Now the Archbishop of Canterbury, having in mind the extraordinary state of the occasion that had brought so many kings and dukes and high lords unto that adventure of the sword and the anvil, had commanded that there should be a very stately and noble tournament proclaimed. To this tournament were bidden all knights who were of sufficient birth, condition, and quality for to fit them to take part therein. For these heralds examined the es- cutcheons and the rolls of lineage of all applicants with great care and cir- cumspection.

Accordingly, if so be I may approve my quality as to knighthood before this college of heralds, it will maybe be to thy great honor and credit, and to the honor and credit of our house if I should undertake this adventure. Wherefore I do crave thy leave to do as I have a mind. And, after they had duly examined into his claims to knighthood, they entered his name as a knight-contestant according to his desire ; and at this Sir Kay was filled with great content and joy of heart.

So, when his name had been enrolled upon the list of combatants, Sir Kay chose his young brother Arthur for to be his esquire-at-arms and to carry his spear and pennant before him into the field of battle, and Arthur was also made exceedingly glad because of the honor that had befallen him and his brother. Now, the day having arrived when this tourney was to be held, a very huge concourse of people gathered together to witness that noble and courtly assault at arms.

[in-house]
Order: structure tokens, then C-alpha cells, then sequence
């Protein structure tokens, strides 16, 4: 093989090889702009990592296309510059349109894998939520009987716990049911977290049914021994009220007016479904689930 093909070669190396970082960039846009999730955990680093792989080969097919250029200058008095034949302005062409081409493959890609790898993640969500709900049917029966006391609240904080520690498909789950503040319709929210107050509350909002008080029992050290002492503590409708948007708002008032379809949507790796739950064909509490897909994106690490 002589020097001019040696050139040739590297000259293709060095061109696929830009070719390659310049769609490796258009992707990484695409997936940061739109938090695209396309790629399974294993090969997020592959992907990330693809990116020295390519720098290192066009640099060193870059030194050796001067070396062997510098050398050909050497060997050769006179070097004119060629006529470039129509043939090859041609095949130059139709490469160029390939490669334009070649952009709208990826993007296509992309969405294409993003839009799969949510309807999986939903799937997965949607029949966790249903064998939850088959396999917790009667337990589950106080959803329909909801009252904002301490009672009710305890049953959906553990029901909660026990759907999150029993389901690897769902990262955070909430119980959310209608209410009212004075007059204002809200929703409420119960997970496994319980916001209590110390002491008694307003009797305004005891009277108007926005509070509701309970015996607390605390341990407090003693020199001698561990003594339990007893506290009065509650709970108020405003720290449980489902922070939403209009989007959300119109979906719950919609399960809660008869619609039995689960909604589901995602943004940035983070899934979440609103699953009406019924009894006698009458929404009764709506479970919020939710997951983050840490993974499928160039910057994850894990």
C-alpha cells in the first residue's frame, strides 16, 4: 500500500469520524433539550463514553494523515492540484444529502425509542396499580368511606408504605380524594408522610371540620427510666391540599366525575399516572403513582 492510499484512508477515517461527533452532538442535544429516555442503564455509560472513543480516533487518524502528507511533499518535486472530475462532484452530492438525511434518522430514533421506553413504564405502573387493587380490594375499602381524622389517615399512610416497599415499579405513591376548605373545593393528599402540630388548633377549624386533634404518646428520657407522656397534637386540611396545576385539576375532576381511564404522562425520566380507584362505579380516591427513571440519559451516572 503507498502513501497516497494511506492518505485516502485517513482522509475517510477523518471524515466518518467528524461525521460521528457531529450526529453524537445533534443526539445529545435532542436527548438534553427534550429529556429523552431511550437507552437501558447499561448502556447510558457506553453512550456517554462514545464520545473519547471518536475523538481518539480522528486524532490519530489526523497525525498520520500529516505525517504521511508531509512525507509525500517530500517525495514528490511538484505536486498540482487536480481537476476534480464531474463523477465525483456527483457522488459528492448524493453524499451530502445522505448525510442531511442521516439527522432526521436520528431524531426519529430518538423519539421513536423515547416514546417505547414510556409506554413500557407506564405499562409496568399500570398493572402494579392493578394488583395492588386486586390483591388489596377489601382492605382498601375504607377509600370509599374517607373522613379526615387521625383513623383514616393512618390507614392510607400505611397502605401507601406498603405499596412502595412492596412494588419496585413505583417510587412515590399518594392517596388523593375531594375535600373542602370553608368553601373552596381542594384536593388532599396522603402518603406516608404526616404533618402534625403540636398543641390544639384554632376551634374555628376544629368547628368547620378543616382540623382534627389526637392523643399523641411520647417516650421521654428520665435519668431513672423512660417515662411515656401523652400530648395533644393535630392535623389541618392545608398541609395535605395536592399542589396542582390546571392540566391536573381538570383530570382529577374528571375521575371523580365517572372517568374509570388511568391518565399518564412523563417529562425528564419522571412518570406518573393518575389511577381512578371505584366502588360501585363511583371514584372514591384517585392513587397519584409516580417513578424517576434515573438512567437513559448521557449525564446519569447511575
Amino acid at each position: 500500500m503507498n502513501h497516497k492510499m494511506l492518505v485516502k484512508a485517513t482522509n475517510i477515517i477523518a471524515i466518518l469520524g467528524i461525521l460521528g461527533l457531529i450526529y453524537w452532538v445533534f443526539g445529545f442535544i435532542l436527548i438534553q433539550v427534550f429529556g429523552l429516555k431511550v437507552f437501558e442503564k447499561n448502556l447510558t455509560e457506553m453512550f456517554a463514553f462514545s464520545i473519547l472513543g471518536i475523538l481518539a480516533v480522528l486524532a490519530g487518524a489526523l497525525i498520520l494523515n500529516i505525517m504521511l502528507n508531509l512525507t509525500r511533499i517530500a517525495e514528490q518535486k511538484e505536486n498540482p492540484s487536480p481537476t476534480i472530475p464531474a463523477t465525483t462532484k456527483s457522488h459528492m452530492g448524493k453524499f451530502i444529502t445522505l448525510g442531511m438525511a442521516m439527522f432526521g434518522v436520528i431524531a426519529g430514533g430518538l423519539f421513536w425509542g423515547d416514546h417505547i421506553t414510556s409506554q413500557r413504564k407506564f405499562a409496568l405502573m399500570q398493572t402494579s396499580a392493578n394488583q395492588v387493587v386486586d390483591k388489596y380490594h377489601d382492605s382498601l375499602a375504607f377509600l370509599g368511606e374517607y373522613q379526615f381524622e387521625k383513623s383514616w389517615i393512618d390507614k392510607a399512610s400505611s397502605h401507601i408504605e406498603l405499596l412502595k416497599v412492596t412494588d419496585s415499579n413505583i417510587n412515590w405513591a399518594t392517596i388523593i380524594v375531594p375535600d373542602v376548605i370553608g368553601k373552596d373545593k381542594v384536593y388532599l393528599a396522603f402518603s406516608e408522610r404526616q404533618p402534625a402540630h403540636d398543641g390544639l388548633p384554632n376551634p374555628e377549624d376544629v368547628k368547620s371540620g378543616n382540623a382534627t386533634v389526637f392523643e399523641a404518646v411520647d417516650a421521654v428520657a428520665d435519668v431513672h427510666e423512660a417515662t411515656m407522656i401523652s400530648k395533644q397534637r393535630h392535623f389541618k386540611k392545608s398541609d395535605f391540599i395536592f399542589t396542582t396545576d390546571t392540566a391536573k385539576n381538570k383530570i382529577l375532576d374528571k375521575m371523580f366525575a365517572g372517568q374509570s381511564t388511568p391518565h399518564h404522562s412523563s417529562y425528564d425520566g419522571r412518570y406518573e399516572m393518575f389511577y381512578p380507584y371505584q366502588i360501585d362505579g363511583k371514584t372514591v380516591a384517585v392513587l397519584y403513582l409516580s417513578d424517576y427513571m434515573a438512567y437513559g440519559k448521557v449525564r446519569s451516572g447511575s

For at that time London was, as aforesaid, extraor- dinarily full of nobility and knighthood, wherefore it was reckoned that not less than twenty thousand lords and ladies besides those twelve kings and their courts and seven dukes and their courts were assembled in the lists circumadjacent to the field of battle for to witness the performance of those chosen knights. And those noble people sat so close together, and so filled the seats and benches assigned to them, that it appeared as though an entirely solid wall of human souls surrounded that meadow where the battle was to be fought.

Wherefore the hearts of all the knights attendant were greatly expanded with emulation to overturn their enemies into the dust. In the centre of this wonderful court of lords and ladies there was erected the stall and the throne of the lord Archbishop himself. Above the throne was a canopy of purple cloth emblazoned with silver lilies, and the throne itself was hung all about with purple cloth of velvet, embroid- ered, alternately, with the figure of St.